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Auto insurance Snowden effect

By Jay MacDonald ·
Tuesday, August 13, 2013
Posted: 6 am ET

A couple of years ago, it must have seemed like a drive in the country when Progressive launched its Snapshot program, which claimed consumers could save as much as 30 percent on their auto insurance rates if they just gave the insurer an electronic peek at their driving habits.

What a difference a few data breaches make. It seems the growing public concern surrounding electronic surveillance, most recently fueled by former National Security Administration contractor Edward Snowden's startling revelation that spies will be spies, has many drivers looking askance at Progressive's onboard driving monitor, Snapshot.

Snapshot snap judgments?

Last week, Progressive CEO Glenn Renwick admitted to investors that Snapshot's marketing push has hit some rough road with consumers. By the company's estimate, roughly 30 percent of drivers were comfortably onboard with Snapshot, 30 percent wanted more information and 40 percent flat-out refused to embrace the gadget.

"Intellectually, I kind of go, 'Why wouldn't 100 percent of people take this option?'" Renwick said. Nevertheless, he admitted that Snapshot marketing, while "very acceptable, but short of a breakout," has become a "bigger burden" to the company than expected.

Up until a few years ago when usage-based insurance (UBI), aka "pay as you drive" plans, arrived in the consumer market, auto insurance was underwritten based on hard data: your age, the make, model and year of your vehicle, your ZIP code, credit ratings and claims history. The insurance company would compare your profile to that of its other drivers and charge you a premium based on the pool's collective accident risk. Both you and your insurance company save by spreading the risk in this way.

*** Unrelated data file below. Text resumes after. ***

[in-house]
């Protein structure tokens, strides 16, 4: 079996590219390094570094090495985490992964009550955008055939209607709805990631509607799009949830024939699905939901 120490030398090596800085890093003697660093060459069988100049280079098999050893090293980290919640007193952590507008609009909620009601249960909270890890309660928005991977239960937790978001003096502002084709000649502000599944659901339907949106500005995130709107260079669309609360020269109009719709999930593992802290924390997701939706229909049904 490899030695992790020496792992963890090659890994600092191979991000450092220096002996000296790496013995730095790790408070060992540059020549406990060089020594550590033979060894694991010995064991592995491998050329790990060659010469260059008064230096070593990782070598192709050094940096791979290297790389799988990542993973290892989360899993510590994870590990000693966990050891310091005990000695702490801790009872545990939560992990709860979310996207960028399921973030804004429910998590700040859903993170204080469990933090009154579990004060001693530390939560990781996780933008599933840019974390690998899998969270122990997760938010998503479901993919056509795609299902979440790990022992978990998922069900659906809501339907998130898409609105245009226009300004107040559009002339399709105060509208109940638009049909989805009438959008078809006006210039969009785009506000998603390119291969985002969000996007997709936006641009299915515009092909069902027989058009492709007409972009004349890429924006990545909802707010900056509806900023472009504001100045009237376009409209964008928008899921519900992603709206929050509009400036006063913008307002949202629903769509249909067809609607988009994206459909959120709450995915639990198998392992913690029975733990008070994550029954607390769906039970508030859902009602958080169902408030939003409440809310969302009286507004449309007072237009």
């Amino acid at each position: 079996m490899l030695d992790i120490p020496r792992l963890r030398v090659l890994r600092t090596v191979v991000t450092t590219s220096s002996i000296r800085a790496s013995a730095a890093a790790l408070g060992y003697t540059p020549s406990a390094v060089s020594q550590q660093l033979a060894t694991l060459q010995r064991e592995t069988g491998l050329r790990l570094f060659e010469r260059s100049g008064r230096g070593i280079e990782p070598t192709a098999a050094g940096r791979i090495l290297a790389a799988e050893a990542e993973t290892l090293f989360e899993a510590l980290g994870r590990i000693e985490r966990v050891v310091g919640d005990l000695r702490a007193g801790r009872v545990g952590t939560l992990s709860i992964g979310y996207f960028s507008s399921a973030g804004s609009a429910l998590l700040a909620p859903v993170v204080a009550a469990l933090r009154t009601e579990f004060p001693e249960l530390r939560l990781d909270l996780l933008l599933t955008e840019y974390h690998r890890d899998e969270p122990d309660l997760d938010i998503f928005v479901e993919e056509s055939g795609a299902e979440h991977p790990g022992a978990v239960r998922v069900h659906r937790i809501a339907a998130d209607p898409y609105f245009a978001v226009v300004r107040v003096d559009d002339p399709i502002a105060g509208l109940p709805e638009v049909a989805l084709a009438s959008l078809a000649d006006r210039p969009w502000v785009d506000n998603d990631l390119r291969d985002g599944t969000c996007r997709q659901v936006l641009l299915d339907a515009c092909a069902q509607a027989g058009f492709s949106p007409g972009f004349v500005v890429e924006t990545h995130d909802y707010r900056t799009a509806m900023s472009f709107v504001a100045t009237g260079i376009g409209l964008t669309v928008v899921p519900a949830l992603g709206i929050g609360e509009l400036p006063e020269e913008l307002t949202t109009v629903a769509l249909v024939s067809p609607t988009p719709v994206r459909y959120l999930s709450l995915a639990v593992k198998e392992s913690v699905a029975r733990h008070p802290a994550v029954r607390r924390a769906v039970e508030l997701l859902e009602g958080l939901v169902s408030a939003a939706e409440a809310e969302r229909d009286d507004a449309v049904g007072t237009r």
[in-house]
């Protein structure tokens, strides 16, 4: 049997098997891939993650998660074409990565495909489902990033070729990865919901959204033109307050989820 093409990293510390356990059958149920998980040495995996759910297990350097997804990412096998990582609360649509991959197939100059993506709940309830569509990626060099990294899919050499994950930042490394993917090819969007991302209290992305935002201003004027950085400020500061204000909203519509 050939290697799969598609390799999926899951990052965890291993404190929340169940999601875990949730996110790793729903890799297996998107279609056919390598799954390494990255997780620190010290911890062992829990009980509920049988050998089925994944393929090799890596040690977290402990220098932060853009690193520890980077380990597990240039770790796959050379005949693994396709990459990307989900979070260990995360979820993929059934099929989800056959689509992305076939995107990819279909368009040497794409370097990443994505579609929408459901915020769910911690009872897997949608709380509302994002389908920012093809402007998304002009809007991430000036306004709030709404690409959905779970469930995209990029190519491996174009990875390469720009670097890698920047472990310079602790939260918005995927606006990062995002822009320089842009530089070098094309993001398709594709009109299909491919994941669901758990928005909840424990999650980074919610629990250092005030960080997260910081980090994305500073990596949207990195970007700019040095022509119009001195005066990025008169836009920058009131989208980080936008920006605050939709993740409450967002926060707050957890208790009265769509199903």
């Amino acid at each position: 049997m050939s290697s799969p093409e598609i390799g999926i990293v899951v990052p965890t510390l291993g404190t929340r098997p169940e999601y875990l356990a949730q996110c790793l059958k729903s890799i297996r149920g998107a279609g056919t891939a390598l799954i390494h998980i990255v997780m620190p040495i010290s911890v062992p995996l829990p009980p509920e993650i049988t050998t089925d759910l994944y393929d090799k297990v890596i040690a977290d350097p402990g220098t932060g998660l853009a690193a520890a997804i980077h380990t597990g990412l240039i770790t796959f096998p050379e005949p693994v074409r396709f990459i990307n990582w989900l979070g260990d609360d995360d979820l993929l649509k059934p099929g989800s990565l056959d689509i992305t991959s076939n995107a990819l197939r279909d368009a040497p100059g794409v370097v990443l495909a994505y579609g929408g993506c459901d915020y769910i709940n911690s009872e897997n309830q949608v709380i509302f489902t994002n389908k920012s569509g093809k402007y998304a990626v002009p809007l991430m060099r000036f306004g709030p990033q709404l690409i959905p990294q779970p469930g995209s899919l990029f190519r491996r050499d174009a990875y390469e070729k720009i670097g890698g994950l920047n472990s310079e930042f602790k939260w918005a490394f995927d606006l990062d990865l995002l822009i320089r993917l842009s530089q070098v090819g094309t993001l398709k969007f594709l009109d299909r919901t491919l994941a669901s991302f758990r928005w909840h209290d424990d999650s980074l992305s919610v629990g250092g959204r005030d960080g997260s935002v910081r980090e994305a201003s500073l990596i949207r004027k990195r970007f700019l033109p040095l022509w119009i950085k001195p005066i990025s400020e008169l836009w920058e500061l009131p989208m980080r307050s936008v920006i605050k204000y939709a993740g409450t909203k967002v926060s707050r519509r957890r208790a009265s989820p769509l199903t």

While the prospect of cutting your auto insurance premium by a third appeals to most of us, it appears many are cautious about how much information we share, especially data that could potentially be used against us down the road, so to speak.

Snapshot advertising gets a tweak

Although Progressive tried to calm consumer heebie-jeebies by, for instance, leaving GPS off its Snapshot device, its effort to sell Big Brother as a slightly less-obnoxious little brother fell short of company expectations. Its new pitch to consumers now focuses less on "trust our gadget" and more on "Look at all the rogue drivers ('rate suckers') who are making driving more expensive for the rest of us."

One interested party who no doubt took note of Progressive's heart-to-heart with shareholders was Warren Buffett, whose Berkshire Hathaway owns Progressive's arch rival, Geico. The gecko has yet to introduce a UBI product. While Buffett told his shareholders in May that he was monitoring Progressive's Snapshot "with interest," he admitted that, in his view, there are other ways to attract customers.

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Jay MacDonald is a Bankrate contributing editor and co-author of "Future Millionaires' Guidebook," an e-book by Bankrate editors and reporters.

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Altadena Traffic School
September 29, 2013 at 7:31 pm

At the very least this thing can keep you from getting into an accident or getting tickets.

We get a lot of people on the opposite end of all this - they're dealing with traffic court and want to keep their insurance from going up.

I think the whole point of this for Progessive is that they're not anxious to pay out anything.

August 14, 2013 at 5:38 pm

bw. I got the whole 30% discount ($360.00 per year) at the end of the monitoring period. I do not like the intrusiveness of technology in relation to my freedom, but I also choose my battles. I had to tick off a lot of drivers to earn 30%.

My Thoughts
August 14, 2013 at 5:25 pm

Do people know that as of November 2014 the US government is mandating this contraption on all new cars and that Ford and many others already have them installed????

August 14, 2013 at 5:09 pm

You gotta be nuts to fall for this. If you think the IC's won't ever use this info to pare down your driving habit's so they can custom raise your rate's, ie: more than 10 mile's a day, speed, even maintenance. Anyone who goes in for this kind of monitoring deserves to pay more, and eventually you will.